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Cost of living pressures threaten to worsen public hospital waits

Cost of living pressures threaten to worsen public hospital waits

Cost of living pressures are poised to worsen already critical public hospital elective surgery waiting lists in Tasmania.

St.LukesHealth chief executive officer Paul Lupo said the rising cost of living could see Tasmanians with private health insurance leave their health fund and have no option but to be dependent on an already stretched public system for all of their health care.

“In the past two years, as a result of the impacts of the COVID-19 pandemic on Tasmania’s public health system, about 10,000 Tasmanians took out health insurance with St.LukesHealth to ensure they could access the health care the needed.

“People clearly understood that the public system was facing significant pressure as it dealt with COVID-related impacts and decided to take responsibility for their own health care.

“But as cost-of-living pressures grow and family budgets are being crunched, there is a very real risk many of those people, particularly those on low or middle incomes, will have no option but revert to the public system where elective surgery waiting lists are already extremely high.

“In March, there were more than 9700 people waiting for elective surgery in the public system, where one in every three patients waits longer than the clinically recommended time for their procedure.

“People on low to middle incomes who have taken out private health insurance need every incentive and support to remain in their health fund and not add to the burden on the public system.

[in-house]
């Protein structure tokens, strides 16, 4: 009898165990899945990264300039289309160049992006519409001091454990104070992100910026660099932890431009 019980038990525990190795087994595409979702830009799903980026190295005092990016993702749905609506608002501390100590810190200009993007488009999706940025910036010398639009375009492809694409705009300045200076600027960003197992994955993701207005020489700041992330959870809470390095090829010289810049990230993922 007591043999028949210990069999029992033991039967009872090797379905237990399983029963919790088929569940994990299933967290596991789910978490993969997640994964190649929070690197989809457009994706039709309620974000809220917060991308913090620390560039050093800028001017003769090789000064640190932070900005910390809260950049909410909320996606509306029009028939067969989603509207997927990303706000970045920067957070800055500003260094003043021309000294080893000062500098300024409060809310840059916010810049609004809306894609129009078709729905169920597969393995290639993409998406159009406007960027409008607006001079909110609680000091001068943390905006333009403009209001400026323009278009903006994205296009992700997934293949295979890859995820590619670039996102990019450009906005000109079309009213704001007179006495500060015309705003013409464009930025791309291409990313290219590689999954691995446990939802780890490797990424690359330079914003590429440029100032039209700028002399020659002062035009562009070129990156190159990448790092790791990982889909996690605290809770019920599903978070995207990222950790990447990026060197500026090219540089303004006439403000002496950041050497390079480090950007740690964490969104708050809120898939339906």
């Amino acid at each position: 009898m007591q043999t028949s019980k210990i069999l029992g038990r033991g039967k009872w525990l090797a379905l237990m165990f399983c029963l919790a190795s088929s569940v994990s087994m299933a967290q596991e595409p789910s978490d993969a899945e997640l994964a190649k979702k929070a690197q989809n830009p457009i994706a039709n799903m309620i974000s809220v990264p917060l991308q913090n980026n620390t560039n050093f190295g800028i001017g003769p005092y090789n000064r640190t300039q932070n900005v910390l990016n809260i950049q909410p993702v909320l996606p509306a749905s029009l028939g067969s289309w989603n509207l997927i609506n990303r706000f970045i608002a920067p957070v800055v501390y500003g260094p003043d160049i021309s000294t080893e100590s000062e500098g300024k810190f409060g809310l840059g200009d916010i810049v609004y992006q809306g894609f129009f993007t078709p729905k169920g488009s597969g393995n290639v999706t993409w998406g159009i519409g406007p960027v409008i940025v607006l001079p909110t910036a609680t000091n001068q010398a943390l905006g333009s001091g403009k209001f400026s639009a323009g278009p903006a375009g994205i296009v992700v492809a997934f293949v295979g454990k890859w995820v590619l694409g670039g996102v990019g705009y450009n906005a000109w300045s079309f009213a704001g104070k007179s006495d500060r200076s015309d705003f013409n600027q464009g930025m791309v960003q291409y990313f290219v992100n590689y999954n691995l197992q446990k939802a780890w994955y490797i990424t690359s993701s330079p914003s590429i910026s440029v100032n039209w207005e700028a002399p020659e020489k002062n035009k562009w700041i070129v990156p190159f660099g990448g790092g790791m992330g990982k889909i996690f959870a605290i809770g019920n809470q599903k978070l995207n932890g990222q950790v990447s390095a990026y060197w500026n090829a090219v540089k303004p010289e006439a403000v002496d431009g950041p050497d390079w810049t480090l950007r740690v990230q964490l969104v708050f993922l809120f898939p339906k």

“More than half of all Tasmanians, about 275,000, have some form of private health insurance. Many of those are on low and middle incomes, but the federal government’s means-tested private health insurance rebate has eroded in recent years from 30 per cent to less than 25 per cent.

“While a five per cent rebate erosion may not appear much, it represents a loss of about $23 million from Tasmanian health insurance policy holders every single year.

“That money needs to come back to the Tasmanians who are not only putting their hand in their own pocket to help fund their health care but take pressure off the public system at the same time.”

Mr Lupo said with the private sector already performing two out every three elective surgeries in Tasmania, the public system would face further stress if people were forced out of private health insurance.

“The public hospital system is performing just one third of all elective procedures across the country yet it is perpetually at crisis point with lengthy delays for surgery. The queues will only get bigger if the federal government doesn’t do something to help people remain out of the public system.

“St.LukesHealth is calling on all parties at this election to reinstate the full 30 per cent means-tested private health insurance for low and middle income earners. Restoring the rebate will reduce demand on the public system and ultimately improve access to health care for all Tasmanians.”